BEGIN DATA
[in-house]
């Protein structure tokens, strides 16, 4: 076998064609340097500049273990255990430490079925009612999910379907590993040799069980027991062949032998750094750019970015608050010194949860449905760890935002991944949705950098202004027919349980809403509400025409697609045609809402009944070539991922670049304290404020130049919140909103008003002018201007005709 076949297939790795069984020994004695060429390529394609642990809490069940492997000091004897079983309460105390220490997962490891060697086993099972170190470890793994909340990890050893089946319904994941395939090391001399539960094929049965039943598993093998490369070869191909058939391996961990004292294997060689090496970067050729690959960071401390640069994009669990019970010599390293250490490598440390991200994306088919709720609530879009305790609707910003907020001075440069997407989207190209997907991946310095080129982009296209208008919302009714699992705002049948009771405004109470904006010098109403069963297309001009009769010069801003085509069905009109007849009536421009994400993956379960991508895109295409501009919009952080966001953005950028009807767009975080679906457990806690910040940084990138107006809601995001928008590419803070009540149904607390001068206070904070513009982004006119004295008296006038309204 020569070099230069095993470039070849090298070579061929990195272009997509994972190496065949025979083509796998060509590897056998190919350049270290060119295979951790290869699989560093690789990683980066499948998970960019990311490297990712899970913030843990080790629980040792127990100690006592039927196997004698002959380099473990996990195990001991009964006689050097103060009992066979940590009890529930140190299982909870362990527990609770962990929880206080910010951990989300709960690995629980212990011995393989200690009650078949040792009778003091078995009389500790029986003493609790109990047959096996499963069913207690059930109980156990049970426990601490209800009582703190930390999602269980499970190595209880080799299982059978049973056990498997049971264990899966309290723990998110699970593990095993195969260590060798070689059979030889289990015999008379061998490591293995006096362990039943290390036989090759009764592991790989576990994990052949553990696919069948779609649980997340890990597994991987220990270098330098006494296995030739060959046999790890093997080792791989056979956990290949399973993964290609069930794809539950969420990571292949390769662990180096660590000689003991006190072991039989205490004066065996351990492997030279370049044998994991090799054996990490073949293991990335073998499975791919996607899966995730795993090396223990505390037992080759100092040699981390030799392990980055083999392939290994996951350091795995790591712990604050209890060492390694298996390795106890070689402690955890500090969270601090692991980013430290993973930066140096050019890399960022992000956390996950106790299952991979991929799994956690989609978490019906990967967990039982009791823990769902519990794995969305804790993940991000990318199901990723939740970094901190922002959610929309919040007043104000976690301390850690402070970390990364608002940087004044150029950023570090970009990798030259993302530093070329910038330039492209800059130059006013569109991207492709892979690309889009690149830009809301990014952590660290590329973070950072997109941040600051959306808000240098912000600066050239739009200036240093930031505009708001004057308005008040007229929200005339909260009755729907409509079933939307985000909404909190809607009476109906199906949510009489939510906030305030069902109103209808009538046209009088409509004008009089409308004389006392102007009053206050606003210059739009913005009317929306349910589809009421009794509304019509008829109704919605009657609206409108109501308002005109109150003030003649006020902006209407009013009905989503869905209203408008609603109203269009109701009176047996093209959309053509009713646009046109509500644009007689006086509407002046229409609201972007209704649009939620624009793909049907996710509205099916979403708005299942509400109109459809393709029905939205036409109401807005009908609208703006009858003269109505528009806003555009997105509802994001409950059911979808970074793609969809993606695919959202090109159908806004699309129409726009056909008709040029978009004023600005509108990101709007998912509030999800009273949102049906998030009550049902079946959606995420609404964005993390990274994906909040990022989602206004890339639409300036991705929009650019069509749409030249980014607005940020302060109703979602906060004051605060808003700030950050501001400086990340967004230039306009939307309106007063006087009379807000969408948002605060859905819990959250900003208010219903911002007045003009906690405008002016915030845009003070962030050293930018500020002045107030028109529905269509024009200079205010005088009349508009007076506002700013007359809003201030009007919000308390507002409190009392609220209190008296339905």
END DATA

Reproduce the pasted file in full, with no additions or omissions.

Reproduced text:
[in-house]
């Protein structure tokens, strides 16, 4: 076998064609340097500049273990255990430490079925009612999910379907590993040799069980027991062949032998750094750019970015608050010194949860449905760890935002991944949705950098202004027919349980809403509400025409697609045609809402009944070539991922670049304290404020130049919140909103008003002018201007005709 076949297939790795069984020994004695060429390529394609642990809490069940492997000091004897079983309460105390220490997962490891060697086993099972170190470890793994909340990890050893089946319904994941395939090391001399539960094929049965039943598993093998490369070869191909058939391996961990004292294997060689090496970067050729690959960071401390640069994009669990019970010599390293250490490598440390991200994306088919709720609530879009305790609707910003907020001075440069997407989207190209997907991946310095080129982009296209208008919302009714699992705002049948009771405004109470904006010098109403069963297309001009009769010069801003085509069905009109007849009536421009994400993956379960991508895109295409501009919009952080966001953005950028009807767009975080679906457990806690910040940084990138107006809601995001928008590419803070009540149904607390001068206070904070513009982004006119004295008296006038309204 020569070099230069095993470039070849090298070579061929990195272009997509994972190496065949025979083509796998060509590897056998190919350049270290060119295979951790290869699989560093690789990683980066499948998970960019990311490297990712899970913030843990080790629980040792127990100690006592039927196997004698002959380099473990996990195990001991009964006689050097103060009992066979940590009890529930140190299982909870362990527990609770962990929880206080910010951990989300709960690995629980212990011995393989200690009650078949040792009778003091078995009389500790029986003493609790109990047959096996499963069913207690059930109980156990049970426990601490209800009582703190930390999602269980499970190595209880080799299982059978049973056990498997049971264990899966309290723990998110699970593990095993195969260590060798070689059979030889289990015999008379061998490591293995006096362990039943290390036989090759009764592991790989576990994990052949553990696919069948779609649980997340890990597994991987220990270098330098006494296995030739060959046999790890093997080792791989056979956990290949399973993964290609069930794809539950969420990571292949390769662990180096660590000689003991006190072991039989205490004066065996351990492997030279370049044998994991090799054996990490073949293991990335073998499975791919996607899966995730795993090396223990505390037992080759100092040699981390030799392990980055083999392939290994996951350091795995790591712990604050209890060492390694298996390795106890070689402690955890500090969270601090692991980013430290993973930066140096050019890399960022992000956390996950106790299952991979991929799994956690989609978490019906990967967990039982009791823990769902519990794995969305804790993940991000990318199901990723939740970094901190922002959610929309919040007043104000976690301390850690402070970390990364608002940087004044150029950023570090970009990798030259993302530093070329910038330039492209800059130059006013569109991207492709892979690309889009690149830009809301990014952590660290590329973070950072997109941040600051959306808000240098912000600066050239739009200036240093930031505009708001004057308005008040007229929200005339909260009755729907409509079933939307985000909404909190809607009476109906199906949510009489939510906030305030069902109103209808009538046209009088409509004008009089409308004389006392102007009053206050606003210059739009913005009317929306349910589809009421009794509304019509008829109704919605009657609206409108109501308002005109109150003030003649006020902006209407009013009905989503869905209203408008609603109203269009109701009176047996093209959309053509009713646009046109509500644009007689006086509407002046229409609201972007209704649009939620624009793909049907996710509205099916979403708005299942509400109109459809393709029905939205036409109401807005009908609208703006009858003269109505528009806003555009997105509802994001409950059911979808970074793609969809993606695919959202090109159908806004699309129409726009056909008709040029978009004023600005509108990101709007998912509030999800009273949102049906998030009550049902079946959606995420609404964005993390990274994906909040990022989602206004890339639409300036991705929009650019069509749409030249980014607005940020302060109703979602906060004051605060808003700030950050501001400086990340967004230039306009939307309106007063006087009379807000969408948002605060859905819990959250900003208010219903911002007045003009906690405008002016915030845009003070962030050293930018500020002045107030028109529905269509024009200079205010005088009349508009007076506002700013007359809003201030009007919000308390507002409190009392609220209190008296339905």